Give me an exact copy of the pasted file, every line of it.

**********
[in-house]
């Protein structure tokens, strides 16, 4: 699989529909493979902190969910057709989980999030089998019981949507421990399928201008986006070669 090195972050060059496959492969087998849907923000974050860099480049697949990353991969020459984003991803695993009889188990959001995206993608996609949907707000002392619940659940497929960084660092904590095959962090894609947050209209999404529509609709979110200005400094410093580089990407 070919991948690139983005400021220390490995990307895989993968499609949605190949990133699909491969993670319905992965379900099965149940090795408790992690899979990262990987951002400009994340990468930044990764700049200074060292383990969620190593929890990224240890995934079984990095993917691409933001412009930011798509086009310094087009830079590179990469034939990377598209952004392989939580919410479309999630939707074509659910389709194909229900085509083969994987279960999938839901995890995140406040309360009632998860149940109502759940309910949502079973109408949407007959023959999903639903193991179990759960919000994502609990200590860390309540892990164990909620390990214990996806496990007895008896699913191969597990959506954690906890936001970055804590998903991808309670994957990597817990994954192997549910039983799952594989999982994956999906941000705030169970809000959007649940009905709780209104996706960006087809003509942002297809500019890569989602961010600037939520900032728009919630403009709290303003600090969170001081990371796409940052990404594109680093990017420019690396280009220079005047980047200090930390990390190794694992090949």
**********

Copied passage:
[in-house]
């Protein structure tokens, strides 16, 4: 699989529909493979902190969910057709989980999030089998019981949507421990399928201008986006070669 090195972050060059496959492969087998849907923000974050860099480049697949990353991969020459984003991803695993009889188990959001995206993608996609949907707000002392619940659940497929960084660092904590095959962090894609947050209209999404529509609709979110200005400094410093580089990407 070919991948690139983005400021220390490995990307895989993968499609949605190949990133699909491969993670319905992965379900099965149940090795408790992690899979990262990987951002400009994340990468930044990764700049200074060292383990969620190593929890990224240890995934079984990095993917691409933001412009930011798509086009310094087009830079590179990469034939990377598209952004392989939580919410479309999630939707074509659910389709194909229900085509083969994987279960999938839901995890995140406040309360009632998860149940109502759940309910949502079973109408949407007959023959999903639903193991179990759960919000994502609990200590860390309540892990164990909620390990214990996806496990007895008896699913191969597990959506954690906890936001970055804590998903991808309670994957990597817990994954192997549910039983799952594989999982994956999906941000705030169970809000959007649940009905709780209104996706960006087809003509942002297809500019890569989602961010600037939520900032728009919630403009709290303003600090969170001081990371796409940052990404594109680093990017420019690396280009220079005047980047200090930390990390190794694992090949």